“Alcohol can also increase the number and severity of respiratory infections. The COVID-19 virus can lead to respiratory complications, especially in individuals with an alcohol use disorder,” according to the report.
In addition to promoting inflammation throughout the body, drinking too much alcohol may deplete the body of essential vitamins and minerals that are critical for immune health, including zinc, vitamin C, magnesium, iron and more.if should we contract it. We want to avoid overwhelming the already incredibly stressed healthcare system if we can avoid it. It is important to reserve critical ventilators and hospital beds for the more vulnerable populations - those who are elderly and have underlying conditions.
So basically if you are a heavy drinker who is otherwise healthy, people are really counting on you to moderate. And if you fall into the vulnerable population group, drinking too much can further put you at risk for contracting COVID-19 and not being able to fight it off. If you are diabetic, obese, have heart disease or hypertension (for example), these conditions make you more vulnerable. And adding alcohol to the mix can make your situation a lot more risky should you get sick.
Just two drinks a day for women and three drinks a day for men is enough to disrupt the immune system.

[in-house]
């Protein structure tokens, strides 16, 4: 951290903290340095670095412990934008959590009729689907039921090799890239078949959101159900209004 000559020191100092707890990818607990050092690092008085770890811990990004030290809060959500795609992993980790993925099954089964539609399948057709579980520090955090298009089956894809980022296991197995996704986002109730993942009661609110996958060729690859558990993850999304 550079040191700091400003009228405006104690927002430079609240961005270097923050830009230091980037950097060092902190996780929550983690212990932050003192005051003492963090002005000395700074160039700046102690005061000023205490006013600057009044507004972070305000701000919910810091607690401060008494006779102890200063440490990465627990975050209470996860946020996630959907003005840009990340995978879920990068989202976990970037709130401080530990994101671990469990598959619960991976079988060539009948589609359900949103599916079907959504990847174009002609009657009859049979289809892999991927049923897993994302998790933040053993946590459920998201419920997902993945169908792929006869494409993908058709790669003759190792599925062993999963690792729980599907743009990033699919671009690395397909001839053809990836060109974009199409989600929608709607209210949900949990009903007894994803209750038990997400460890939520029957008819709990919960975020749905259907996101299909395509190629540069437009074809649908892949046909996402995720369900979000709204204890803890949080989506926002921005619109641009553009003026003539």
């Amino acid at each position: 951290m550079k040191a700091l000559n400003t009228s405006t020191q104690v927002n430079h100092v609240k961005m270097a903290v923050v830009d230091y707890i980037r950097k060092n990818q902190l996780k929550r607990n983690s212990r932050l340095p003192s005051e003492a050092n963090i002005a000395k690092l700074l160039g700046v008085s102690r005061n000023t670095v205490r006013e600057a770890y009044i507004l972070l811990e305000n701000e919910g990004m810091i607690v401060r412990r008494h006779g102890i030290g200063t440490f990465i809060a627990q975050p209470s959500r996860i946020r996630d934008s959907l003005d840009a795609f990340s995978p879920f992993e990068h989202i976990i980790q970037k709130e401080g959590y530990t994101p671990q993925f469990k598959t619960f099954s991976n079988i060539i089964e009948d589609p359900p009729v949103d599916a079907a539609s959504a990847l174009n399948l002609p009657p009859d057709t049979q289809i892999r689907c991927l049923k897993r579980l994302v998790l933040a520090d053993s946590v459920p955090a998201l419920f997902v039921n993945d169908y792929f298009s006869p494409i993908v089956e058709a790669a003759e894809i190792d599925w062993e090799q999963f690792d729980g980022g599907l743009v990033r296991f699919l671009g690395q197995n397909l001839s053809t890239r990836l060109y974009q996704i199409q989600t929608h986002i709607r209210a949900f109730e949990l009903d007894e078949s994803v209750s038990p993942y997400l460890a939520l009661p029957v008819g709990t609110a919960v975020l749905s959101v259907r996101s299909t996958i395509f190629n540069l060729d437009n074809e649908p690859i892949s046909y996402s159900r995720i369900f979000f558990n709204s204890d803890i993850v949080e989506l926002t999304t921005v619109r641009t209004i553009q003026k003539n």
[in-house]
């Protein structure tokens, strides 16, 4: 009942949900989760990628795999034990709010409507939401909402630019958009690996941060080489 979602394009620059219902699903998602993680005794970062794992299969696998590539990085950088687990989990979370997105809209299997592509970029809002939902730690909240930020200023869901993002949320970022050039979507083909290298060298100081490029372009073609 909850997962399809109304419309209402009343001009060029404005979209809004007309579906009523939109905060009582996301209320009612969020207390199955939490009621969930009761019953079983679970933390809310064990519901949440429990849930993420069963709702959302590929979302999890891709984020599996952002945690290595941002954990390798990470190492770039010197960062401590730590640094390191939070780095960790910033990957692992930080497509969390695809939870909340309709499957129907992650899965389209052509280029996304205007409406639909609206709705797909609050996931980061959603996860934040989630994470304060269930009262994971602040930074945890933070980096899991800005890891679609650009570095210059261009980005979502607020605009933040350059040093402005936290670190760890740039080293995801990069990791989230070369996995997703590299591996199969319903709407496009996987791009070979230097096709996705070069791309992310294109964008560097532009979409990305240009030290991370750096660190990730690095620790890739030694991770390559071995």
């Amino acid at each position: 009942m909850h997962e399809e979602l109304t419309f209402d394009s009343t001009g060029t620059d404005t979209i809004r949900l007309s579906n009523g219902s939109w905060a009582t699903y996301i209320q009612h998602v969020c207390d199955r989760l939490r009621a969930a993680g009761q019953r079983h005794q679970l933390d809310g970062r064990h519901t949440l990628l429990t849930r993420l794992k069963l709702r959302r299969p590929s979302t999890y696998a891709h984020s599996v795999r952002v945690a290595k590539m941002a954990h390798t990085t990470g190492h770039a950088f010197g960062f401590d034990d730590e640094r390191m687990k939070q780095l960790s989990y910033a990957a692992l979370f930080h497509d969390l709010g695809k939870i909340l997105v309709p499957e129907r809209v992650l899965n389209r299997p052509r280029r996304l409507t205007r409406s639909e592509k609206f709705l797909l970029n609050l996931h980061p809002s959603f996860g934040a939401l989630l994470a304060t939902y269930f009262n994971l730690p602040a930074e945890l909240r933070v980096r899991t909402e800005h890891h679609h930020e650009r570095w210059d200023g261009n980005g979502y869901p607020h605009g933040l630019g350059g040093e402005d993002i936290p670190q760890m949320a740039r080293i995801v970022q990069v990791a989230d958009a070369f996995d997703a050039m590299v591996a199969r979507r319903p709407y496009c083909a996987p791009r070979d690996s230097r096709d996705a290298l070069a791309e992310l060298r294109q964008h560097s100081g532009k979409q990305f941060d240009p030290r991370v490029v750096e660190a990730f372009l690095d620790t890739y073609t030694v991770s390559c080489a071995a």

It is also important to be mindful of how many ounces of beer, wine or spirits are considered to be one drink. Most of us overpour and overserve. So if you think you are having one glass of wine, you may really be having a glass and a half or two glasses.
According to the National Institute on Alcohol Abuse and Alcoholism, just five ounces is considered to be a proper pour of wine. It is also important to be aware of alcohol percentage. For example, a five ounce pour of wine is usually around 12 percent alcohol, and one and a half ounces (a shot) of distilled spirits (gin, rum, vodka, tequila, whiskey, etc.) is about 40 percent alcohol.
It’s important to know how much you are drinking and what you are drinking. And to me, it’s just as important to know why you are drinking the amount you are drinking.
If you are someone who easily practices moderation, then I think you are fine. But if you are someone who gets drunk often, feels the need to drink everyday and practically finds it unbearable to not drink as we stay at home, it’s definitely time to address this and see if you have a drinking problem.
Read here to check out some resources that may help. Due to COVID-19, it may be difficult to get in-person help, however, there are plenty of therapists that offer teletherapy and there are also online meetings and forums you can join.
If you think you are experiencing alcohol withdrawal, seek the advice of a competent healthcare professional immediately.
Enjoy your healthy life!
The pH professional health care team includes recognized experts from a variety of health care and related disciplines, including physicians, attorneys, nutritionists, nurses and certified fitness instructors. This team also includes the members of the pH Medical Advisory Board, which constantly monitors all pH programs, products and services. To learn more about the pH Medical Advisory Board, click here.